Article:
Mutual funds’ investment strategies can vary widely, with some focusing on aggressive growth, while others have a less risky style that would appeal to fixed-income investors.
Then there are funds like Swan Global Investment’s Defined Risk Fund, which take a hybrid approach.
The fund, which launched in 2012, invests primarily in exchange-traded funds, or ETFs, but also plays the options market with the goal of hedging against big market slumps.
The fund is up about 3 percent this year, according to FactSet.
Randy Swan, lead portfolio manager of the fund, explains the fund’s strategy and why he believes it’s a better way to make gains while reducing investment risk when a bear market hits.
Answers have been edited for length and clarity:
Q: Explain your fund’s investment strategy.
A: I started the strategy about 20 years ago, and what it’s really designed to do is we actually go in the options market and buy long-dated options to hedge out most of the downside exposure on an annual basis.
Our strategic view at the highest level is we think stock selection and market timing are not very good long term ways to outperform the market. So we think by managing the market risk by trying to eliminate most of the downside we actually can outperform the underlying benchmark over a full market cycle, with less risk.
Q: How do you accomplish that?
A: We go out and we take a hedge position. When you buy a put option, you’re actually able to define that risk on a much more consistent, more confident level to be able to hedge out that risk. (A put option is a contract that gives the owner the option to sell a security at a preset price and period of time.)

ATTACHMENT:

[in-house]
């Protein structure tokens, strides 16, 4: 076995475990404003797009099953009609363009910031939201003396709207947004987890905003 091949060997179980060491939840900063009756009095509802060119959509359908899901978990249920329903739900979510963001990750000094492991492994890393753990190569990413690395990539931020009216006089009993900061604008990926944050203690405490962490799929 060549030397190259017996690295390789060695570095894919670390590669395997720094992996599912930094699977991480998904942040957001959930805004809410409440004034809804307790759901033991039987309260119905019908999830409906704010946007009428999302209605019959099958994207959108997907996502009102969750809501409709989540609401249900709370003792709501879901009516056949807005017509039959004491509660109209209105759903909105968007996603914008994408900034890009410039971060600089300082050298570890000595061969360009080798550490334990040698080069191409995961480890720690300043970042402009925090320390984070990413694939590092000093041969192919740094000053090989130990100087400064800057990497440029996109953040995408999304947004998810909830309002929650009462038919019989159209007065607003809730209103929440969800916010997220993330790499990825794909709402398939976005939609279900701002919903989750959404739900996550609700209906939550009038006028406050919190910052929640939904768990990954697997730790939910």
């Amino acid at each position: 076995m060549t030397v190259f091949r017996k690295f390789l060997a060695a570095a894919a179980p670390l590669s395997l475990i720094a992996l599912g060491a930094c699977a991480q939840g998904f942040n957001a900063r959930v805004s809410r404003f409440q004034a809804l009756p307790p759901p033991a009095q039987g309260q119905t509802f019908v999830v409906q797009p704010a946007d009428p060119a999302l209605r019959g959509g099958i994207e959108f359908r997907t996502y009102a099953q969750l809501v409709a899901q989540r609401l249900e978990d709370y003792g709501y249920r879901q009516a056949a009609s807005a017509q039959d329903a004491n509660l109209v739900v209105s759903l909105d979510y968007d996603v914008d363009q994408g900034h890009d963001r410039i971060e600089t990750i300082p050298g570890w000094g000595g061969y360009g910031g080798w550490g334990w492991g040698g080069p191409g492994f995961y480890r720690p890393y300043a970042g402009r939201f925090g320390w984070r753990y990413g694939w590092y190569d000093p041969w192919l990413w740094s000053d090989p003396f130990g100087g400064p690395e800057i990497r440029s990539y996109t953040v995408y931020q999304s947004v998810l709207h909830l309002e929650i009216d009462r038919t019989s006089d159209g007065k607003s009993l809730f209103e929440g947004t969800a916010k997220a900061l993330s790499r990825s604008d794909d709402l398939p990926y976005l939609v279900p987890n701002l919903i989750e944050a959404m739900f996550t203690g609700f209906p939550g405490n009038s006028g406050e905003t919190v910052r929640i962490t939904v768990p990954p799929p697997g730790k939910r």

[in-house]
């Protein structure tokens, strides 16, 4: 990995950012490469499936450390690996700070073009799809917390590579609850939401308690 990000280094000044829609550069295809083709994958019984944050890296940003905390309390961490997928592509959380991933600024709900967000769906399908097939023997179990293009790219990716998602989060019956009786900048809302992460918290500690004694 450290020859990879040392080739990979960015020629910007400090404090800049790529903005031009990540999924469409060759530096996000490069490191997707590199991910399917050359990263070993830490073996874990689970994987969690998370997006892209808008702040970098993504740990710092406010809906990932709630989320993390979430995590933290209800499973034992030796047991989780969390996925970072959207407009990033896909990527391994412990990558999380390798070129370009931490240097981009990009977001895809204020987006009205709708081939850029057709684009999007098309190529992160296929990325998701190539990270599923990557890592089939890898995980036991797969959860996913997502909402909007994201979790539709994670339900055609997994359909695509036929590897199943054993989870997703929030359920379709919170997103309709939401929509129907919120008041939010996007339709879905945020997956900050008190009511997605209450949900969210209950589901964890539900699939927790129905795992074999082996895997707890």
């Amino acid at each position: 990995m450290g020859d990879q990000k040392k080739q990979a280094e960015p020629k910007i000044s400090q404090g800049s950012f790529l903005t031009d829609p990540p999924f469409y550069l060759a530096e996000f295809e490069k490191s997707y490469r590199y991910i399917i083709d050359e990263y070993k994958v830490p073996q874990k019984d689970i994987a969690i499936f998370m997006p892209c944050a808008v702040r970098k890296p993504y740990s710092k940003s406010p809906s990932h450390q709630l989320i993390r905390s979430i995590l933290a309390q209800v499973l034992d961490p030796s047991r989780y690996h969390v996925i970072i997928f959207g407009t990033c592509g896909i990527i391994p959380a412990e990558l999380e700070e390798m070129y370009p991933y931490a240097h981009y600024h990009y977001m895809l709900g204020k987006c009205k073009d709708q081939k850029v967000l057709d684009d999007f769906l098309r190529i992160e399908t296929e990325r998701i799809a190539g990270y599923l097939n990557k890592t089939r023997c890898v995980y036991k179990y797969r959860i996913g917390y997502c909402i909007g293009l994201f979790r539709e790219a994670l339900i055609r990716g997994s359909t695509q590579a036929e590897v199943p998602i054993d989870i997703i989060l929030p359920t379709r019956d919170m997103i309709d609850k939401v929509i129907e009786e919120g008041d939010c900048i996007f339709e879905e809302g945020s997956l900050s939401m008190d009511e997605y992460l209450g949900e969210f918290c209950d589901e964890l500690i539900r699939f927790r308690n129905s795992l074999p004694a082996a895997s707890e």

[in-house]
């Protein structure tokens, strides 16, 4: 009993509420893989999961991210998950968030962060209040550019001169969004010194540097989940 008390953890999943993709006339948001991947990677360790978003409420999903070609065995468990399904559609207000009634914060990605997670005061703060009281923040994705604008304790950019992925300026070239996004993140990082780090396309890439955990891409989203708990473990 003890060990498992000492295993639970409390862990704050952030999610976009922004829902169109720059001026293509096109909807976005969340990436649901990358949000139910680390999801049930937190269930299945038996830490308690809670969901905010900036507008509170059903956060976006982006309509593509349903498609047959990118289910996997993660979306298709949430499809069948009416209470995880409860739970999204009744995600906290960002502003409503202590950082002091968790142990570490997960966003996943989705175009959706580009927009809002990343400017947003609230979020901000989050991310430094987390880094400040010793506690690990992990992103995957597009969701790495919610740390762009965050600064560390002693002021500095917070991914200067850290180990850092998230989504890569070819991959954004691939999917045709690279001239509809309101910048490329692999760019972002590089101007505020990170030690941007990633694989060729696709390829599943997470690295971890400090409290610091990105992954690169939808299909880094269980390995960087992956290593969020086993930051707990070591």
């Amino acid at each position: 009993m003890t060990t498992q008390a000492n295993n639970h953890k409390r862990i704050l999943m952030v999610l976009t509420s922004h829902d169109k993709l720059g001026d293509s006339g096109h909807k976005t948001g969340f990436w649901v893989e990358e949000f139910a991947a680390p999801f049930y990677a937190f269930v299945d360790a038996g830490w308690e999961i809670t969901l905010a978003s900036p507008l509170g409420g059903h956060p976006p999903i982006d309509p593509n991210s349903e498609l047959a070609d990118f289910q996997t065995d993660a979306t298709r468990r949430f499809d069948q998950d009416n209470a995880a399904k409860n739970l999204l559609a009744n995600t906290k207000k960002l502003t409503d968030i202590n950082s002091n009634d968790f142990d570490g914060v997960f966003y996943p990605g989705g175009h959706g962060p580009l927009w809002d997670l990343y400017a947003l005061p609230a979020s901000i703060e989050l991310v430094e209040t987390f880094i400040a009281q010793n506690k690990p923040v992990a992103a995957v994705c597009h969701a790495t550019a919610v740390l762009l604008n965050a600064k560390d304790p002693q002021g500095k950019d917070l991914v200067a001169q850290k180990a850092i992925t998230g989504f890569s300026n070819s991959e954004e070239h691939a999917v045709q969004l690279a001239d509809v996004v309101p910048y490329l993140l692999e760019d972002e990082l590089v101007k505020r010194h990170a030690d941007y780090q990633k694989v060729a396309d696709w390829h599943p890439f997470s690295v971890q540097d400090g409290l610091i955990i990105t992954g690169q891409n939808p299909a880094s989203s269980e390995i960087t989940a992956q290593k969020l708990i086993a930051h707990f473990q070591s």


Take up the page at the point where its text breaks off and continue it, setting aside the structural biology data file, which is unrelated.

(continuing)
For example, if the market is going to go down like in 2008, 35 to 40 percent, then you know exactly what that put option is going to do to protect that asset. It’s much more reliable and consistent.
We usually buy options at about two years. But at the end of every year, what we’ll do is we’ll sell all our current options and re-hedge using two-year put options.
That allows us to go through bull markets, locking in higher and higher levels in the market. And when you go through bear markets, you’re able to adjust the strike price down and take the profits on the sale of those put options. So we like long-dated options because they decay at a much lower rate than shorter-dated options.
Q: How do you balance hedging with investing in ETFs?
A: About 90 percent of the underlying portfolio gets invested in ETFs and about 10 percent goes into long-dated put options. The second component of the strategy is we sell short-term options against those long positions.
Just as we like to hedge using longer-dated options, we like to try to generate income by selling shorter-dated options against those positions.
Q: The fund is meant to protect against big market drops, but is it ideal for long bull markets like the one we’re currently in?
A: We think, and the research proves this, if you’re able to avoid the big losses in down years, you’re able to outperform over the long haul. The fund is very defensive in nature, but it’s also structured in a way that we think we’re able to outperform the market over a full-market cycle.
Our SMA (separately managed account) track record, which goes back 20 years, actually has outperformed the S&P 500 with less risk.
We’re not looking at saying that we’re going to outperform the market on up years. But we think over full market cycles, it’s still compelling to protect.
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